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Wednesday, October 20, 2004

 

French on their own on weapon sales to PRC

I just came across Jonathan Power’s plea for French restraint in last Friday’s South China Morning Post. He argues that French President Jacques Chirac promotion of arm sales to the Peoples Republic of China not only threatens Taiwan’s peace, if not survival, but also a catastrophe for the whole region.

Although Taiwan suffers by not having the seat it deserves in the United Nations, in nearly every other way, it acts as an independent state. Beijing is stalled in an old imperial ambition, but gains the goodwill of Taiwanese investors with their cutting-edge technology. The US gets the best from both sides, and is happy with the fudge that keeps them calm. Europe and the rest of the world have the promise of more prosperity by trading with a peaceful China and Taiwan.

So why is the European Union considering intruding on this precariously balanced situation? A decision to start selling Beijing state-of-the-art weaponry would directly unsettle things. It is not that the weapons would improve Beijing's ability to invade Taiwan - it already has that capability. Instead, it would strengthen its hand against the US, should matters ever come to a showdown.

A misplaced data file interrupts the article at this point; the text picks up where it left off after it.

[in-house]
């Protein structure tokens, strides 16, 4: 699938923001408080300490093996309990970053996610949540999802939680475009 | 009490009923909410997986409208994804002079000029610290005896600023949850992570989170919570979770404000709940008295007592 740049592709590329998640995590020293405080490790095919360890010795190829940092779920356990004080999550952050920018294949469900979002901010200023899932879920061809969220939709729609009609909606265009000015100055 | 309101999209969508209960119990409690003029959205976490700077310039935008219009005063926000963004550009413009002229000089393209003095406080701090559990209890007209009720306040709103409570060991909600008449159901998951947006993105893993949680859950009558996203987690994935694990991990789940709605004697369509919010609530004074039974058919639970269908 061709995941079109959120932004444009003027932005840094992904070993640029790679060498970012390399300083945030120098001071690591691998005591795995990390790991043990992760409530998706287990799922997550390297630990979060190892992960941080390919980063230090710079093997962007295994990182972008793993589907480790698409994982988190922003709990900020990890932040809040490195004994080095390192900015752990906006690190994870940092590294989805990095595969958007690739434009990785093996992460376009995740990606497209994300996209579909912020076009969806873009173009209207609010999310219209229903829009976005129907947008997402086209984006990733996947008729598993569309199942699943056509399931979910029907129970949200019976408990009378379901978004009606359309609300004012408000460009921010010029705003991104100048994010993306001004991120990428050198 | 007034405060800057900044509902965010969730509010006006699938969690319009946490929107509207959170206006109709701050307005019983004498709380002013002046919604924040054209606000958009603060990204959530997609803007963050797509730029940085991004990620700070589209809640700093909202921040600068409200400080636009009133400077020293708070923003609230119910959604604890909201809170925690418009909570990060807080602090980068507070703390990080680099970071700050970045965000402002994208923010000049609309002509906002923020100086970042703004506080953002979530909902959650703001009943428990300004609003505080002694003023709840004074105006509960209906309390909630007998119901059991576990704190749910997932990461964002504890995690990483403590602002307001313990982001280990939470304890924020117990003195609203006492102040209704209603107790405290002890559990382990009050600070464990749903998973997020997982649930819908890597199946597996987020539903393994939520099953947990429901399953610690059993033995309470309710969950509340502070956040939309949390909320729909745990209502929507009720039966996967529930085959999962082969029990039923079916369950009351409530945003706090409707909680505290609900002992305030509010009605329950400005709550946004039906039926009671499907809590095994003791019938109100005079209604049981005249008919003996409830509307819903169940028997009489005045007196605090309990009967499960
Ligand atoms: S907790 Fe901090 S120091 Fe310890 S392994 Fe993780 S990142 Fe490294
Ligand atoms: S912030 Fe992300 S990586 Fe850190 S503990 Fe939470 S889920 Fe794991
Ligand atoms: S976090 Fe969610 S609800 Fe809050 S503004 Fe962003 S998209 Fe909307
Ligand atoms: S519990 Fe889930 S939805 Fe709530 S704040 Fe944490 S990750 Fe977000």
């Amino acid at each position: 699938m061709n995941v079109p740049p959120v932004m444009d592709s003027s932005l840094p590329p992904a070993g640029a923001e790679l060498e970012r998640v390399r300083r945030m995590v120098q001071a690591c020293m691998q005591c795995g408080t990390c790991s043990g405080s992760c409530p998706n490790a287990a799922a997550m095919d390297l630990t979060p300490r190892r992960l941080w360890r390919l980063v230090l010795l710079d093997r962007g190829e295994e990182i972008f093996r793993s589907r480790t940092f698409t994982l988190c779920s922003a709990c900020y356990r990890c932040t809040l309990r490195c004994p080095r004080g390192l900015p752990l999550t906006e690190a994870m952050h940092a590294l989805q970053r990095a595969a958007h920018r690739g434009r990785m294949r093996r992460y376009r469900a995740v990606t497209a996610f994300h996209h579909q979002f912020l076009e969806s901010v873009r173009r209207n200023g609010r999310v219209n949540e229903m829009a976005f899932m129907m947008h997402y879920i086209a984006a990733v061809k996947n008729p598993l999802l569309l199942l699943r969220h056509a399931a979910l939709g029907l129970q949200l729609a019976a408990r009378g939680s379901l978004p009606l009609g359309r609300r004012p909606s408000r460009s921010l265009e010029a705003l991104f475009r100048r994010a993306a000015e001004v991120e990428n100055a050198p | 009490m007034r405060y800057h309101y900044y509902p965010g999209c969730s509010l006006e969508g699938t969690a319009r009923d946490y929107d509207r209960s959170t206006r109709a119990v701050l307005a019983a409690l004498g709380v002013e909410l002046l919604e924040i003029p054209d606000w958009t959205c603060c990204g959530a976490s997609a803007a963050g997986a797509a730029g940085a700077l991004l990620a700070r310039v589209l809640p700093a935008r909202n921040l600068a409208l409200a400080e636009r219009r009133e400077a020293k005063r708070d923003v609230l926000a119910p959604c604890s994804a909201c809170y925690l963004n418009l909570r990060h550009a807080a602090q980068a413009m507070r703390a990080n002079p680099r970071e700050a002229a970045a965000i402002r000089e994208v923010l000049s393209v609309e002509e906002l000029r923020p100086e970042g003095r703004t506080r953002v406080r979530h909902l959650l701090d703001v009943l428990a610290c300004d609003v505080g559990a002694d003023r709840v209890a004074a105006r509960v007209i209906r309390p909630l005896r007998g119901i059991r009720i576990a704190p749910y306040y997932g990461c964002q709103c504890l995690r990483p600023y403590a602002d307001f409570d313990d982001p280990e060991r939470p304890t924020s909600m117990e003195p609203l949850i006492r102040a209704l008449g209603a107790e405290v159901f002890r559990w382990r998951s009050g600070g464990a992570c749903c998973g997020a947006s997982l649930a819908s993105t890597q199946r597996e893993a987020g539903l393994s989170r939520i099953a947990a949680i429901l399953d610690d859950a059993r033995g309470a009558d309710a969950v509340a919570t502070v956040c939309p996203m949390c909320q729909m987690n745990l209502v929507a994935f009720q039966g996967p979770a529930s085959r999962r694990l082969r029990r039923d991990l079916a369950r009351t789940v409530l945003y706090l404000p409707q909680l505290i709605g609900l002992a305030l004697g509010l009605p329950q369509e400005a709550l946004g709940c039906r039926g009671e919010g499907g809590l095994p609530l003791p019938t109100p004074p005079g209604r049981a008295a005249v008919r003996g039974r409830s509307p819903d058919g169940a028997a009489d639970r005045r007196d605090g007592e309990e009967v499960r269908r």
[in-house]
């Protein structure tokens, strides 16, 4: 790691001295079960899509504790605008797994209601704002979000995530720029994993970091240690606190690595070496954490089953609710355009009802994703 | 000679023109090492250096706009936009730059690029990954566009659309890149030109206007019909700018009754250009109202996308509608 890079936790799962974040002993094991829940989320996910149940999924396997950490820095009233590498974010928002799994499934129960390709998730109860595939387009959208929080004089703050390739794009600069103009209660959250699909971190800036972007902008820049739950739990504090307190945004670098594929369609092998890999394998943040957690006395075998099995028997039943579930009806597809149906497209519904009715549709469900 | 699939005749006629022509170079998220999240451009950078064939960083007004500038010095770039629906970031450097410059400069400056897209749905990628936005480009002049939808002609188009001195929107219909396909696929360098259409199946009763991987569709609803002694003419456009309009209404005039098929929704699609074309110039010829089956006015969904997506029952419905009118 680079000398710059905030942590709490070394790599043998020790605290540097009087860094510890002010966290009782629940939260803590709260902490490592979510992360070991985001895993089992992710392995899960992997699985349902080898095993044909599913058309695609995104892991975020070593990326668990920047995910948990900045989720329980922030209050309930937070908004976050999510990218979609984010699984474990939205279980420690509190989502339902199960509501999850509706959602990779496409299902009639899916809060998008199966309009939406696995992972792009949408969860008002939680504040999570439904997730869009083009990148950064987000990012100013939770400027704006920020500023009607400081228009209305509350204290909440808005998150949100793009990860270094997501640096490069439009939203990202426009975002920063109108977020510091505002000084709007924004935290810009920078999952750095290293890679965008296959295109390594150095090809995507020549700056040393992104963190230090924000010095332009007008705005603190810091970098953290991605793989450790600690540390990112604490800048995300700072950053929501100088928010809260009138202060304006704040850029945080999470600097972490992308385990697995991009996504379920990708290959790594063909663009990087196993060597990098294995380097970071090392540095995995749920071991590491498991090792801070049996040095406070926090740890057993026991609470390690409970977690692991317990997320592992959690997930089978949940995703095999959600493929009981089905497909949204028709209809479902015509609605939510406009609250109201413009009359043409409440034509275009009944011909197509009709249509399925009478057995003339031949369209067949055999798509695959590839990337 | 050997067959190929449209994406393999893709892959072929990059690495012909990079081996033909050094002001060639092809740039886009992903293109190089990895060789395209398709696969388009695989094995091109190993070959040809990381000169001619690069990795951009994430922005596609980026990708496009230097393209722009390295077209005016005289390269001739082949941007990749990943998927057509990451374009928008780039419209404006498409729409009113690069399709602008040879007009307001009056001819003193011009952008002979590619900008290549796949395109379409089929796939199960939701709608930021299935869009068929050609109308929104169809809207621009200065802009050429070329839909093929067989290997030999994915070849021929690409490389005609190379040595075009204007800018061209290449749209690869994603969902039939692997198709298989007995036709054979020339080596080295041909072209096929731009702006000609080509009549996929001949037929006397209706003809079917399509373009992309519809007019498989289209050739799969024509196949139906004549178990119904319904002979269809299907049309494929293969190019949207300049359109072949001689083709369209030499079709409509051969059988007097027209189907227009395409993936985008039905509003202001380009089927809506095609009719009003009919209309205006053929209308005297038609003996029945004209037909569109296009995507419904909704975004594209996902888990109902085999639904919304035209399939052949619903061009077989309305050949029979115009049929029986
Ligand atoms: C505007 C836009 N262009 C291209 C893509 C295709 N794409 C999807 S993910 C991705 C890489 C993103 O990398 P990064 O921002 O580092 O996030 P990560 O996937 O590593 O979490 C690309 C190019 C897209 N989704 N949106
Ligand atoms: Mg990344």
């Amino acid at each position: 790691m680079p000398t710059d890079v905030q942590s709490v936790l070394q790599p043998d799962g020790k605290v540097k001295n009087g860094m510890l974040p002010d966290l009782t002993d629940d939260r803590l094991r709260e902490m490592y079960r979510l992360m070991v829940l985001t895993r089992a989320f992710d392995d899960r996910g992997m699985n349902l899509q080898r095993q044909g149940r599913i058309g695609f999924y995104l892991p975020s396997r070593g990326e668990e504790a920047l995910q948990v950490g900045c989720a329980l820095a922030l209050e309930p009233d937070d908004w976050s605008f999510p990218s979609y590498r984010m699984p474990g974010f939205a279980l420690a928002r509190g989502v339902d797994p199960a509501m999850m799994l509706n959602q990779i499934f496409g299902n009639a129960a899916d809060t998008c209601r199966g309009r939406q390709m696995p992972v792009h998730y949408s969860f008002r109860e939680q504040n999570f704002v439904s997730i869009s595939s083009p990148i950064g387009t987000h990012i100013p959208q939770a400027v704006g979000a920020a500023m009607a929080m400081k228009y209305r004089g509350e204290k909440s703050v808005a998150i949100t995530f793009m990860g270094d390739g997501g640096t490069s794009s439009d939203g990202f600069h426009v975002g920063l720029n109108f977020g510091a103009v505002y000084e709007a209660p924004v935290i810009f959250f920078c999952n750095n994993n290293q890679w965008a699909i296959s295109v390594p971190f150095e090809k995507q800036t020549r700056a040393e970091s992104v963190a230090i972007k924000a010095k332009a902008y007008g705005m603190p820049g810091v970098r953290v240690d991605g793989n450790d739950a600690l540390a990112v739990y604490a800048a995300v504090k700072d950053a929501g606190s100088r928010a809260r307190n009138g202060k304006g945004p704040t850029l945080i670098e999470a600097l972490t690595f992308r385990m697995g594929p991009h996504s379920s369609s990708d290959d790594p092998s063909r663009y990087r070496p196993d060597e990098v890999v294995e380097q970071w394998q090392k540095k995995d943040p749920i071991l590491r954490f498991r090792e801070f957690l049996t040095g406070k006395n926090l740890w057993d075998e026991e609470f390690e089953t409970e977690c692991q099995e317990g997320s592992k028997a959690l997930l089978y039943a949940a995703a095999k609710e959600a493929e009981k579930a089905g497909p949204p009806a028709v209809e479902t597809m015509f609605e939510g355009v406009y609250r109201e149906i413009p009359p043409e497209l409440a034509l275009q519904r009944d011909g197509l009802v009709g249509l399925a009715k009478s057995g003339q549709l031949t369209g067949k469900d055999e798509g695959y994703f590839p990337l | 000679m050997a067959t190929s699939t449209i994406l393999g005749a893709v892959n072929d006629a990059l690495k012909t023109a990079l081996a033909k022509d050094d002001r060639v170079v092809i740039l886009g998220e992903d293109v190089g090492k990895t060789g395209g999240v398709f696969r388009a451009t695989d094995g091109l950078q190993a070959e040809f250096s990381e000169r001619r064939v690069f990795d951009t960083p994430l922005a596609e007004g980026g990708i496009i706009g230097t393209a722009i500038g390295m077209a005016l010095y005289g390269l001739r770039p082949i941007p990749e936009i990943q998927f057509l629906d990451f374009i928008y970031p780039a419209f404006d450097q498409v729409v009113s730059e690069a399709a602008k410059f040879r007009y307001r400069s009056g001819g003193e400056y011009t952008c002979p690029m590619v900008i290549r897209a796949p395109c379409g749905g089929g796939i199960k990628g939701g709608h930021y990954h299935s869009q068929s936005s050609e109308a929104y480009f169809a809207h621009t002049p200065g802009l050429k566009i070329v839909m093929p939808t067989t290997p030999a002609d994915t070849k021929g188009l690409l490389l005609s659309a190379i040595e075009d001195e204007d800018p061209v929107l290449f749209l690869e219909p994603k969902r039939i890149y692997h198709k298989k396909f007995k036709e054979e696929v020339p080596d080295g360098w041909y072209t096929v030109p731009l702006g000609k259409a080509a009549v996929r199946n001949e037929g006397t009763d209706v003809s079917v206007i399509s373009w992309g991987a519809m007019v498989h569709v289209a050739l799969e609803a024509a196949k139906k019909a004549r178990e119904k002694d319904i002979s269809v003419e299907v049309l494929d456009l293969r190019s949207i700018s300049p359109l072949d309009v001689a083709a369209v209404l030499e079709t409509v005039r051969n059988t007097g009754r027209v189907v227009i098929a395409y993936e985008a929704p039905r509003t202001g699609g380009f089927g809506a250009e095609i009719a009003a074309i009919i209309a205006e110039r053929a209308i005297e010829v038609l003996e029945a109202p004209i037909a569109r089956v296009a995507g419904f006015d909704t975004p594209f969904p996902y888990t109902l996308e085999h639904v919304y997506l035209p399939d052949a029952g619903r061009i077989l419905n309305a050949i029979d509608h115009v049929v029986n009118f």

It is no wonder that Washington is upset, and Europe cleaved down the middle.

The split is at the top. Javier Solana, the European Union's High Representative for Foreign Policy, wants the embargo lifted. But the Commissioner for External Relations, Chris Patten, does not. The European Parliament has voted overwhelmingly against ending the embargo.

French President Jacques Chirac has said: "The embargo makes no sense today." But the French have a long record of selling arms to nations who later decide o turn their guns on the west.

For Germany, however, this is a new departure. Given that the Green Party, with its long record of opposing arms sales, has its man at the helm of the Foreign Ministry, it is incomprehensible for Berlin to support the French. Foreign Minister Joschka Fischer says pitifully: "Sometimes, there are situations where you have to make bitter decisions."

Right now, China is threatened by nobody. Sino-US relations have never been so good. Bill Clinton hit on a policy that President George W. Bush has continued - regularly drumming on about human rights issues while strengthening trade, commercial and educational links.

Part of the human rights stance has been to maintain the joint US-EU arms embargo, introduced following the massacre of students in Tiananmen Square in 1989.

If Europe is going to destabilise this carefully crafted policy, together with the equally subtle and related one towards Taiwan, then it should come up with a better idea. It surely cannot. The status quo is the best for everyone, and Europe should not work to undermine it.


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